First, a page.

Thursday, June 8, 2017

Two Simple Rules Govern Goal-Oriented Motor Learning in the Brain. How Do I Know This? Part I


Learning in the brain is a trial and error process. The trial part consists of making random synaptic connections and the error part consists of testing the connections. If a connection breaks a preset rule, it is severed and the process continues. In this article, I argue that the brain uses two simple rules to test the connections between the neocortex and the motor system. How do I know this? I do, not because I learned it from the scientific literature, but because I decoded a 2000 year-old occult book known as the Book of Revelation. Many years ago, I discovered that the books of Zechariah and Revelation use clever metaphors to describe the organization and operation of the human brain and consciousness.

Motor Learning in the Brain

A motor command is a signal that controls a motor action such as the contraction or relaxation of a muscle. The cerebral cortex generates two types of motor commands, one to start an action that has not yet been started and another to stop a previously started action. This is implemented in the brain's basal ganglia (the voluntary motor control system) via the use of excitatory and inhibitory connections. Actions are performed by actuators and are maintained by tonic motor neurons that continually fire when not inhibited. A muscle actuator, for example, tenses up if its motor neuron begins firing and relaxes if the neuron stops firing. The cerebral cortex makes millions of synaptic connections with the motor system. Each connection can either start an action or terminate it when it receives a signal. The connections are made during motor learning using a trial and error process.

The million dollar question is, how does the brain tell the difference between a good and a bad connection? Neurobiologists do not know the answer to this question but I do. How is that possible? I know, not because I am some kind of genius, but because I found the answer in chapter 2 of the Book of Revelation. Based on my research, I concluded that the message to the church in Thyatira, beginning at verse 18, is a metaphorical description of the motor and motivational system of the brain.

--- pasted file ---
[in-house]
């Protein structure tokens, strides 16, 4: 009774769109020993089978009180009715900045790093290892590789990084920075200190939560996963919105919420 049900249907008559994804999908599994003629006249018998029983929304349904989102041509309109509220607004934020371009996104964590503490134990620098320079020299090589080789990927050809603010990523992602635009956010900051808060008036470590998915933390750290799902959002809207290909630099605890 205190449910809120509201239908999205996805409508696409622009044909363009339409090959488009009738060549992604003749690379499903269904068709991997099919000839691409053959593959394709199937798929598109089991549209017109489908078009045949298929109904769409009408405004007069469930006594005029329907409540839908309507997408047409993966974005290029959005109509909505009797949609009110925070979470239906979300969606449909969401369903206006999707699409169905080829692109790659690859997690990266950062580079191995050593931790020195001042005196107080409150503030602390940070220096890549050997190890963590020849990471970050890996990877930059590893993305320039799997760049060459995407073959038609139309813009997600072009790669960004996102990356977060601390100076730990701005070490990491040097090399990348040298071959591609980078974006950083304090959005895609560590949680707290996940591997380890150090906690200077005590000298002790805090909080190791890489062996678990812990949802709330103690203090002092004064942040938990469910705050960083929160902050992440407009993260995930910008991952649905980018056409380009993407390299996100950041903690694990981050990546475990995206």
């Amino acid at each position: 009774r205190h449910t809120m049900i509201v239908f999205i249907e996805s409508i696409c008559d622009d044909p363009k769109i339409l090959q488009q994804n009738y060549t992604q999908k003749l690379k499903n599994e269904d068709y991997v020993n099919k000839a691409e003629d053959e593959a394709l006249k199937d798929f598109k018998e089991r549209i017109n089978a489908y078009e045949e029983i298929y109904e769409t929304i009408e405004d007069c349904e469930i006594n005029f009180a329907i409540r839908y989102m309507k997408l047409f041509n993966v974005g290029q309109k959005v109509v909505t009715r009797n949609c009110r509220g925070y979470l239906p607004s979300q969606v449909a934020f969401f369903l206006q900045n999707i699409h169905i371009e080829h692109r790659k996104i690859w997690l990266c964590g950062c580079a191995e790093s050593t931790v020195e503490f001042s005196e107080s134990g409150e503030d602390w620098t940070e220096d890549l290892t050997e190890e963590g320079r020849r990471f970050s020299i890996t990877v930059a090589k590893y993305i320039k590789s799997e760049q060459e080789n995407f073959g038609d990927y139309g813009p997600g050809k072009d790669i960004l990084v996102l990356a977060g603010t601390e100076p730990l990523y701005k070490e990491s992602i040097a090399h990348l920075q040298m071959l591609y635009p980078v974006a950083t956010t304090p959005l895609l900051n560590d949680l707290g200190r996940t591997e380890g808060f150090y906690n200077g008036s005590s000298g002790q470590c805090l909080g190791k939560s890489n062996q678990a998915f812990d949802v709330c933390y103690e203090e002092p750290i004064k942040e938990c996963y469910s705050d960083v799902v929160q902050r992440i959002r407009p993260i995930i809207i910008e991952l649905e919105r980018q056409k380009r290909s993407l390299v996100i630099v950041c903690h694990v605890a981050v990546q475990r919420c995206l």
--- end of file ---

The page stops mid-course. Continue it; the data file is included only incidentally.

The Secret of Motor Learning: Hiding in Plain Sight

The holy grail of robotics is goal-oriented behavior. The problem is, nobody knows how to do it. But what if the secret of motor learning was already out? What if all one had to do to unlock the secret was to decipher a little verse from a two thousand-year old occult book written in Greek by a Christian Jew, a man named John?
Rev 2:20. Notwithstanding I have a few things against thee, because thou sufferest that woman Jezebel, which calleth herself a prophetess, to teach and to seduce my servants to commit fornication, and to eat things sacrificed unto idols.
The book of Revelation uses known historical and religious figures, places and events to symbolize various aspects of the functional organization of the brain. Jezebel is an infamous character in the Old Testament known for her adultery and idolatry. According to the Book of Kings, she was a queen of Israel in the 9th century BC, the wife of king Ahab. In the message to the church in Thyatira, Jezebel is used metaphorically to represent the trial part of the trial and error motor learning process. In other words, she symbolizes the connection making mechanism of the brain's motor system.

Jezebel calls herself a prophetess without actually being one, meaning that the connections are made randomly without knowing the consequences. Most of the connections lead to bad behavior symbolized by fornication and eating things sacrificed unto idols.

Coming Next

In Part II, I will decode the true meaning of these powerful metaphors to unveil the secret of motor learning, aka the holy grail of robotics.

See Also:

Contrary to Claims in the Scientific Literature, the Cerebellum Cannot Generate Speech. How Do I Know This?
Short-term Attention Span Lasts 12.6 s and it Takes 35 ms to Switch from one Subject to Another. How do I Know This?
200 Million Horsemen and the Corpus Callosum

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